CHA Vaccine shares get 18.2% bump on first trading day
CHA Vaccine Institute, the Korean vaccine maker, finished its first day of trading up 18.2 percent from its offering price of 11,000 won ($9.30).
Shares closed at 13,000 won on Friday after choppy trading.
The first day's trading ended significantly lower than other recent initial public offerings (IPOs). Hyundai Heavy Industries, which made its Kospi debut on Sept. 17, closed up 86 percent on its first trading day, and SK Bioscience closed up 160 percent in March.
Roughly 631.3 billion won worth of CHA shares were traded Friday. Retail investors net bought 29.9 billion won worth of the vaccine maker while institutions offloaded 24.2 billion won. Foreigners sold 3.3 billion won worth.
The company’s market capitalization settled at around 343.6 billion won Friday, making it the 285th largest company on the Kosdaq.
Shares opened at 11,700 won, 6.4 percent higher than the subscription price and far less than the maximum 200 percent jump recently hit by a number of public offerings in Korea.
Trading started slow, with shares falling as low as 11,200 won only two minutes after the market opened. The price continued to fluctuate until it rose as high as 14,900 won at 12:02 p.m., up 27.4 percent from the starting price, before falling again.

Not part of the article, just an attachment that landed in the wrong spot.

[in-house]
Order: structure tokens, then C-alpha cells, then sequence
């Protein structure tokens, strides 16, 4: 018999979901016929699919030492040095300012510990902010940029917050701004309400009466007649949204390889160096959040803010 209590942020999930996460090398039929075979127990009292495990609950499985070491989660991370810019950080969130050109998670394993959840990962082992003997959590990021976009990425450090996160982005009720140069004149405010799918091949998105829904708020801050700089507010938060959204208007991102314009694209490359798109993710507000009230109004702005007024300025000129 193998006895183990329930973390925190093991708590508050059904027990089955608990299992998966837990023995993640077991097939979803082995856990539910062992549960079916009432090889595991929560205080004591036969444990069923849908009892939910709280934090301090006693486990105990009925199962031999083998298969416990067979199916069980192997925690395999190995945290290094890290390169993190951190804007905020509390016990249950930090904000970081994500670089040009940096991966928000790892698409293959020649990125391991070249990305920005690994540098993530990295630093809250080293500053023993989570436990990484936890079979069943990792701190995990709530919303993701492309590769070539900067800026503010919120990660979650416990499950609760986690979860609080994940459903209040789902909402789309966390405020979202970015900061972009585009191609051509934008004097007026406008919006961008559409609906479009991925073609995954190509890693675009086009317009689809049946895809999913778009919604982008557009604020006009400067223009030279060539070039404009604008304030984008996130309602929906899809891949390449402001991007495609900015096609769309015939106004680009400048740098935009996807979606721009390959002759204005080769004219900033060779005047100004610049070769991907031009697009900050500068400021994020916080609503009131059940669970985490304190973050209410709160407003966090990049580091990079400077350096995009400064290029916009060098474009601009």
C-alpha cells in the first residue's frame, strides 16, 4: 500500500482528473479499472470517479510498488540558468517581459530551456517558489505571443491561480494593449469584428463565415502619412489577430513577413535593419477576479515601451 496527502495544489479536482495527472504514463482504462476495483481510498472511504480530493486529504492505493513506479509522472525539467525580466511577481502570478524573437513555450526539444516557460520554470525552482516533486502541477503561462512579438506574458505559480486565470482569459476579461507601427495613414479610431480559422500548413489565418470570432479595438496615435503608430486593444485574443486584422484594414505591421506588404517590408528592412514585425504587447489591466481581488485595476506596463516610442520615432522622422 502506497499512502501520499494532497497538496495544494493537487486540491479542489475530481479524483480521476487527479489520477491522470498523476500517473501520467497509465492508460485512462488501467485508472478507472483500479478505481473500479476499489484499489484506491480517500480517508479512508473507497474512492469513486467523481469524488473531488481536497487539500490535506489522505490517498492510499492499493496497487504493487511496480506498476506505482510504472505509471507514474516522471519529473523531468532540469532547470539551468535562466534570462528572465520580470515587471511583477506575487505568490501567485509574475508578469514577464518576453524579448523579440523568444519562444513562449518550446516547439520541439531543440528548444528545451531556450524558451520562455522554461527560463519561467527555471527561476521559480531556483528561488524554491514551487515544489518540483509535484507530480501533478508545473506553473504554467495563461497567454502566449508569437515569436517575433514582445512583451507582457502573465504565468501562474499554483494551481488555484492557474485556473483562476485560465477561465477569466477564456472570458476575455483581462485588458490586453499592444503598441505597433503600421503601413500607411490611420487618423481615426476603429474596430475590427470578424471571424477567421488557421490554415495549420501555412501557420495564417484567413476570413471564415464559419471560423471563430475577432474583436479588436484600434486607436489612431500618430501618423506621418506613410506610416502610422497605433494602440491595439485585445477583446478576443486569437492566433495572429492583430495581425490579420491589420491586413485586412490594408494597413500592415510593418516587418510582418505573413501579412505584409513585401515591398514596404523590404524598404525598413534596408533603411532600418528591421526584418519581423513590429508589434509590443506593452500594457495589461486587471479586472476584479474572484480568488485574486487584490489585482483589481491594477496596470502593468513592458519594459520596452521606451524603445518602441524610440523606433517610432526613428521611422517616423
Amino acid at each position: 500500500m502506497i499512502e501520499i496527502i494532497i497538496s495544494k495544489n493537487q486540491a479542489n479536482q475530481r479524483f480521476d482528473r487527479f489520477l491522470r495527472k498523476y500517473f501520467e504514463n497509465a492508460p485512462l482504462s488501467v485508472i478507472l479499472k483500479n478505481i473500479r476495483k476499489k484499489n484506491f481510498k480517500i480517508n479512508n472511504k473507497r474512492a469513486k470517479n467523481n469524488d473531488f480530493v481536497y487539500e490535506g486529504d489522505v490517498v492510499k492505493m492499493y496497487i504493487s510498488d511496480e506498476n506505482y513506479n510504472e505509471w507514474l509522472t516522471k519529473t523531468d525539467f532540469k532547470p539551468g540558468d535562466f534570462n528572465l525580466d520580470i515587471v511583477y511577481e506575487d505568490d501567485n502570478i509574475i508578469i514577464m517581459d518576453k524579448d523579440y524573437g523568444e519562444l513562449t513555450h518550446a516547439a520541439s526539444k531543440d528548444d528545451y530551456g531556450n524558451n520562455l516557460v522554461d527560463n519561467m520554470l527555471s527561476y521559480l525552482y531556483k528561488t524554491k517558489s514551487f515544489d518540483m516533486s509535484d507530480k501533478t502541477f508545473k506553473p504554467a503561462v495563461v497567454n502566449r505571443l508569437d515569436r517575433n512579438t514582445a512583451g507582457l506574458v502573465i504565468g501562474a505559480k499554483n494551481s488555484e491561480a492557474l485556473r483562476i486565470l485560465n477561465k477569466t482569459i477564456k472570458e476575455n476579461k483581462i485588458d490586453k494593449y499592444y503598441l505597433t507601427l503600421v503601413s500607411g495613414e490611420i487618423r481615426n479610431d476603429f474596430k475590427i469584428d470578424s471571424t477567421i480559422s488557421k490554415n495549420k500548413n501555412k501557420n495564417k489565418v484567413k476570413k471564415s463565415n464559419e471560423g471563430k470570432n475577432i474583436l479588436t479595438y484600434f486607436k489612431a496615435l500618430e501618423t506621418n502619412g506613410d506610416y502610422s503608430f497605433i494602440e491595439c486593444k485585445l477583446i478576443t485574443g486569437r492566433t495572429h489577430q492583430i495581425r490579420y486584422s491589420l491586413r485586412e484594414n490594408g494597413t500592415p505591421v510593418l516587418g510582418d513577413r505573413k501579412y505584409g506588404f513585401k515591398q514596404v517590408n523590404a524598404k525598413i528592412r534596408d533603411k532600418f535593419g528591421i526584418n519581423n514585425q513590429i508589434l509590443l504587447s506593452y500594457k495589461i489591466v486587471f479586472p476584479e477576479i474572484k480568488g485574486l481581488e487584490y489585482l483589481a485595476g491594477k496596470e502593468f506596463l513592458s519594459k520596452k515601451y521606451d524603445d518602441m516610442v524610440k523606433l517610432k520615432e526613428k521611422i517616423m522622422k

CHA Vaccine Institute went through its two-day public subscription period on Sept. 12 and 13 and attracted over 228.9 billion won in deposits. Shares were oversubscribed at a rate of 42.16 to 1, far lower than the IPOs of other biopharmaceutical companies such as SK Bioscience, which was oversubscribed 335 times, and HK inno.N, which was oversubscribed 389 times.
Established in 2000, the Seongnam, Gyeonggi-based biotechnology company conducts research and develops a broad range of vaccine and treatments targeting infectious and chronic diseases. CHA Biotech owns 38.9 percent of the company.
CHA Vaccine Institute’s candidates include therapeutic vaccines for chronic hepatitis B, herpes zoster and influenza. In case of chronic hepatitis B, there’s no cure to date. If the company succeeds in commercializing its candidate, it will be the first such vaccine in the world. It is currently undergoing Phase 2 clinical trials locally, with the aim of concluding by 2023.
The vaccine maker reported a 6.24-billion-won net loss in 2020 and a 3-billion-won net loss in 2019. It said it is optimistic about going into the black in 2023.
BY SARAH CHEA [firstname.lastname@example.org]
with the Korea JoongAng Daily
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